Fronted by singer/songwriter Joe Sumner -- who is the adult son of pop/rock superstar and former Police vocalist Sting -- Fiction Plane is a mostly British alternative pop/rock outfit that started to acquire a U.K.
following in the early 2000s. The fact that Sumner is Sting's son has inevitably been mentioned quite a bit in the British press, and yet, Fiction Plane's members have never gone out of their way to exploit the Sting connection. If anything, they have downplayed it; when MCA did a promotional mailing for Fiction Plane's debut album, Everything Will Never Be OK, in 2003, the official bio didn't even mention that Sting was Sumner's dad. Thus, no one can accuse Sumner of trying to ride his father's coattails. Nor can Fiction Plane be accused of going out of its way to emulate Sting or the Police; even if Sting has affected some of Sumner's singing and writing, U2 is actually a more noticeable influence. His voice, in fact, has a somewhat Bono-ish quality. But while the highly sociopolitical U2 can be very idealistic, the words that are typically used to describe Fiction Plane's lyrics include cynical, dark, melancholy, and world-weary -- and it should be noted that Sumner has cited '90s angst-rockers like Nirvana and Smashing Pumpkins as influences.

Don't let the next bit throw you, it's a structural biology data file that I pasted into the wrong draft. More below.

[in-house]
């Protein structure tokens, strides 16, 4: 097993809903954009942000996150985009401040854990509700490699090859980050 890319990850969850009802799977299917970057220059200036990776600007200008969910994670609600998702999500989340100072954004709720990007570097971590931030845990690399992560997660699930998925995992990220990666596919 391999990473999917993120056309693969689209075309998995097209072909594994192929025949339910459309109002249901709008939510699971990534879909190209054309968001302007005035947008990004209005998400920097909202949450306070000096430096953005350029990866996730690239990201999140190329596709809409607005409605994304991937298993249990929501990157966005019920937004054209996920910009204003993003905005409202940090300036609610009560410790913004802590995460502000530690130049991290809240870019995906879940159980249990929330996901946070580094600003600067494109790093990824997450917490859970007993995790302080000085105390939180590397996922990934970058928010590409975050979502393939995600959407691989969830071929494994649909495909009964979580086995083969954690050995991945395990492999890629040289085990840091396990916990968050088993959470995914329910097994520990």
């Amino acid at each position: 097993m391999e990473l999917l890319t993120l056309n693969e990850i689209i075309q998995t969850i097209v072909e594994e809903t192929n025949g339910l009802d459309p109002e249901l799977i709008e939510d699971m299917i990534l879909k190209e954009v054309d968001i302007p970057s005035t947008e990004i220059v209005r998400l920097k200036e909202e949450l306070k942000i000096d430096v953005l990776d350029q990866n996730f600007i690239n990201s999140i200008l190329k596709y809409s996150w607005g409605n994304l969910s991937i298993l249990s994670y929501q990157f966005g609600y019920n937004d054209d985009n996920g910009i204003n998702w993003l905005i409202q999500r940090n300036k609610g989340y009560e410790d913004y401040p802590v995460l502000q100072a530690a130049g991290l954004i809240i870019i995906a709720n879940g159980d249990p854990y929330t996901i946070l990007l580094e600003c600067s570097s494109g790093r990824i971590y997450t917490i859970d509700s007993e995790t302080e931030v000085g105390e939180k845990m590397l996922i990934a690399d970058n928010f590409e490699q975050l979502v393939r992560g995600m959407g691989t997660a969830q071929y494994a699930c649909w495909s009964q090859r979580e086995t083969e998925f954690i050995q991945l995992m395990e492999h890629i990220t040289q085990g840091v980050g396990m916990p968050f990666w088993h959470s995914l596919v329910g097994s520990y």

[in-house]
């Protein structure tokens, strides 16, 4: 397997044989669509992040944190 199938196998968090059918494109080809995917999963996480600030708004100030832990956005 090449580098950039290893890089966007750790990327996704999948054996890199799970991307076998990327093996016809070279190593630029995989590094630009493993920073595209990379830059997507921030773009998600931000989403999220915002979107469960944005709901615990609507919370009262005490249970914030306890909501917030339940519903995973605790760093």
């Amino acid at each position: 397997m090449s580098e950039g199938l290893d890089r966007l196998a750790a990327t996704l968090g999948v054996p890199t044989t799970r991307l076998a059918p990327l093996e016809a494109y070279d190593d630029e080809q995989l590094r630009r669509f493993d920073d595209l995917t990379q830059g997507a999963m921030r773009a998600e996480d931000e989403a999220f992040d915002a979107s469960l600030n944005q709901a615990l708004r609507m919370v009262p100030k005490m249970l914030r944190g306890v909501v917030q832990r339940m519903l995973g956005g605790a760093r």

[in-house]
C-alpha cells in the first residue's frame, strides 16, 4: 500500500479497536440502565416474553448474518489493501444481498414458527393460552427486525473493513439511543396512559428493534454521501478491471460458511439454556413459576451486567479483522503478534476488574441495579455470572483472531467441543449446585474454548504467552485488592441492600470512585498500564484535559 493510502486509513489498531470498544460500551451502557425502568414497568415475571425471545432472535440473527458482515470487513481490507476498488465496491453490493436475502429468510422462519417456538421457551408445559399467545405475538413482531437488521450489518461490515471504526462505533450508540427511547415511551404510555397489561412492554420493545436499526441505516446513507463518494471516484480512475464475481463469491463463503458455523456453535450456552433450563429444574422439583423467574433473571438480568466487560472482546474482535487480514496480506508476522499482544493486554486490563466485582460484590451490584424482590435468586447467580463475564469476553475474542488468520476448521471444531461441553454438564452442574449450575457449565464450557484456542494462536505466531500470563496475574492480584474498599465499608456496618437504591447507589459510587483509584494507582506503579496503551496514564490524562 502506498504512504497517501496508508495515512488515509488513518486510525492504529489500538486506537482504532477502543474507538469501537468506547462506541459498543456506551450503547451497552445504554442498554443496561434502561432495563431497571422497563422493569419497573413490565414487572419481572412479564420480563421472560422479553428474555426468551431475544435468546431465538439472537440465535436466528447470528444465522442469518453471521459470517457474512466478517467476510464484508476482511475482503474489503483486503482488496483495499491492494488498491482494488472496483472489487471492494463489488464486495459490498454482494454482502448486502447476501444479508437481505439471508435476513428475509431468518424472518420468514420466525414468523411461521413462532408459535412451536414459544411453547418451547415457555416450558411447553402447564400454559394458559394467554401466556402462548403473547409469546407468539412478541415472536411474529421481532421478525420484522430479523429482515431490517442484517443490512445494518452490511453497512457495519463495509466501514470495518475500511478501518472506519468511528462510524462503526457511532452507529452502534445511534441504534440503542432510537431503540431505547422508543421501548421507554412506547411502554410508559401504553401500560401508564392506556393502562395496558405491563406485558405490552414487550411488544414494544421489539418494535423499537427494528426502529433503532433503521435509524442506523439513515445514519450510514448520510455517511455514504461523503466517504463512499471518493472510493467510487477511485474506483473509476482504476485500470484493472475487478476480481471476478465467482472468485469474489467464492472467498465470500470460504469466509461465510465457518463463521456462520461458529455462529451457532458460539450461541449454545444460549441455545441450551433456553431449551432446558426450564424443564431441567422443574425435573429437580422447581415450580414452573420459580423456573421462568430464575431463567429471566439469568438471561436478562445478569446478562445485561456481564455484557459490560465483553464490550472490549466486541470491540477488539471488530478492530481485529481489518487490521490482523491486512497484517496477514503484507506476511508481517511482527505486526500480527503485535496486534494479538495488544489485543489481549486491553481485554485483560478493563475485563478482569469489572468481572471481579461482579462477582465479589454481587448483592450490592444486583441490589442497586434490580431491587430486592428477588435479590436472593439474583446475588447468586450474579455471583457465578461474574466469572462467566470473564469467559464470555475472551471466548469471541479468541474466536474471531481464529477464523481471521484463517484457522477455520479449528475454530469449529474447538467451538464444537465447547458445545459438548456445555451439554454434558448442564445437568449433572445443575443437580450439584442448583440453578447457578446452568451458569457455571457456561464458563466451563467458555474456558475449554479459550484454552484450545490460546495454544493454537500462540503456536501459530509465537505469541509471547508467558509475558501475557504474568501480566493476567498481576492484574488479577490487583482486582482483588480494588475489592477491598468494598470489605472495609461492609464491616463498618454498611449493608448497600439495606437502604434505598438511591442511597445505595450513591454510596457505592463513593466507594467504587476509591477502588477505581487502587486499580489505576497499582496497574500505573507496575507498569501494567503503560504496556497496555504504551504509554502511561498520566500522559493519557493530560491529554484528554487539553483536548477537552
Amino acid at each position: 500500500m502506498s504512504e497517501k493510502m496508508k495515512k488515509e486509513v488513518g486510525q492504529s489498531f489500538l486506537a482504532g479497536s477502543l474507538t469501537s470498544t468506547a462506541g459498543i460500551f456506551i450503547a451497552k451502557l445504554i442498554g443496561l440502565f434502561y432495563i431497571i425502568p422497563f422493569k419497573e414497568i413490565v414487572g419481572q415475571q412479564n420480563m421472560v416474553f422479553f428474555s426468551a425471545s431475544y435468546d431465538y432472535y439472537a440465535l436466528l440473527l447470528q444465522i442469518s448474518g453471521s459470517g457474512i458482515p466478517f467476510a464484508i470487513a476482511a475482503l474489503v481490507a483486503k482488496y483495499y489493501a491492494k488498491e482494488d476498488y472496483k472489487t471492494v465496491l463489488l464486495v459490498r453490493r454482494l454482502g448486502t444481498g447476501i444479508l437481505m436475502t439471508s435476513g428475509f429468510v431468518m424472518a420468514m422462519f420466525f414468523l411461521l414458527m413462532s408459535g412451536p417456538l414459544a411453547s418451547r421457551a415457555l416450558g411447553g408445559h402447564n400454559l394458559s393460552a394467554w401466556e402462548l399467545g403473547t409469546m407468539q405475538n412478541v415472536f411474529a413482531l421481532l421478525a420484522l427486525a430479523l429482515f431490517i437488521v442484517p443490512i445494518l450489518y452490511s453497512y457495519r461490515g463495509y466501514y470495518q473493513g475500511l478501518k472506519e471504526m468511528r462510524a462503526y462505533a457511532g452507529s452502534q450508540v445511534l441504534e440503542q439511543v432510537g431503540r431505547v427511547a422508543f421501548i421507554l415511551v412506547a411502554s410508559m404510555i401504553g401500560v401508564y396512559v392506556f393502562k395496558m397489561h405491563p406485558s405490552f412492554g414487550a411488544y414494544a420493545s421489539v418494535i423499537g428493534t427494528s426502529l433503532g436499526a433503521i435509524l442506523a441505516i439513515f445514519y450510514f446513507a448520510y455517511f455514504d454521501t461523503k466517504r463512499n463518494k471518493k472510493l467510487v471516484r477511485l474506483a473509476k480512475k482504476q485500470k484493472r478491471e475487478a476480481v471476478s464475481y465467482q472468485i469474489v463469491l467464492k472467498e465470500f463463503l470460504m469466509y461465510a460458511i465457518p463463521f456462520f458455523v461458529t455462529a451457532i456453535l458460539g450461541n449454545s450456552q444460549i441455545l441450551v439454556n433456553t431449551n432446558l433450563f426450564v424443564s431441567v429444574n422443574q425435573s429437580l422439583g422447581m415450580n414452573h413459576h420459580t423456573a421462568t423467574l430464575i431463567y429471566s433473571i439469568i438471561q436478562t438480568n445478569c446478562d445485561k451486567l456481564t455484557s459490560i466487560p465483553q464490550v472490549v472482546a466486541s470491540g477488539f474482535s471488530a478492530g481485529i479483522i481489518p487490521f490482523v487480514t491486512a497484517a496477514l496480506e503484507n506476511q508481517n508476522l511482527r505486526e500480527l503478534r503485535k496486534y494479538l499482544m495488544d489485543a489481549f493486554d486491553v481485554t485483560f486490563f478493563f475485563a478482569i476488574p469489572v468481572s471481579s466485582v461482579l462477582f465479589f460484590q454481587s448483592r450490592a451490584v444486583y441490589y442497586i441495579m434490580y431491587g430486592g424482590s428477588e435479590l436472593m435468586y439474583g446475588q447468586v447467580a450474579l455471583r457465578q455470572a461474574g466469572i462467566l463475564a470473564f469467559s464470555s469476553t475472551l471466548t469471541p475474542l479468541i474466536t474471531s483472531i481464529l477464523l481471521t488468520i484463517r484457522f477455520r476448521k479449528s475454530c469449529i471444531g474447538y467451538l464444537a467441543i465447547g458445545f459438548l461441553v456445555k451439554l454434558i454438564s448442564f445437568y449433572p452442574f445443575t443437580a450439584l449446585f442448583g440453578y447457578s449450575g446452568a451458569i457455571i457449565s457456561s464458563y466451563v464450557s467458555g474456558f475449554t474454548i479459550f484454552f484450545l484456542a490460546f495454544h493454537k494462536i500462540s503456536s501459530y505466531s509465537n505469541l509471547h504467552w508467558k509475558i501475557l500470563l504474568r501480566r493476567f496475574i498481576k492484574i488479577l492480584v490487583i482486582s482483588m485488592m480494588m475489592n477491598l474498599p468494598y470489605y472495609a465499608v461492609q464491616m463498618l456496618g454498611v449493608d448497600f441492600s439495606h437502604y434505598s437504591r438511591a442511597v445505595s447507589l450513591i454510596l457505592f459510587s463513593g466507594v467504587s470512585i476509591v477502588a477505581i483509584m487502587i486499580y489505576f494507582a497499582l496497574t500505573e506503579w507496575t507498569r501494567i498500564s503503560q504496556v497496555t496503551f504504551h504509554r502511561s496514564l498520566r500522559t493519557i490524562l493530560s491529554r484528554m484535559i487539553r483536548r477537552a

Born in England in the late '70s, Sumner was only a baby when the Police recorded their 1978 debut, Outlandos d'Amour. As a child, Sumner rebelled against music; he hated taking piano lessons and was more interested in video games. Nonetheless, he began studying the guitar at the age of ten and went on to learn the drums as well. It wasn't until 1991 -- when Sumner was 14 -- that he really became passionate about music. That year, Sumner heard Nirvana's amazingly influential Nevermind, which inspired him to start writing songs. A few years later, Sumner was jamming with his bass-playing friend Dan Brown, who shared his love of Nirvana and went on to become part of Fiction Plane. The start of Fiction Plane came in 1999, when the band was still called Santa's Boyfriend; subsequently, former art student Seton Daunt was hired to play lead guitar.
In 2001, they recorded a demo called Swings and Roundabouts, but their first official album, Everything Will Never Be OK, wasn't recorded until after they had signed with MCA and changed their name from Santa's Boyfriend to Fiction Plane. When David Kahne (known for his work with everyone from Tony Bennett to Sublime, the Bangles, and Sugar Ray) produced Everything Will Never Be OK in 2002, Fiction Plane didn't have a full-time drummer -- and the person who ended up filling in on that album was session player Abe Laboriel Jr., who had been a member of Paul McCartney's band. After that, Sumner and Brown hired an American drummer, Paul Wilhoit, to go on tour with them. MCA released Everything Will Never Be OK in the United States in March 2003. ~ Alex Henderson, Rovi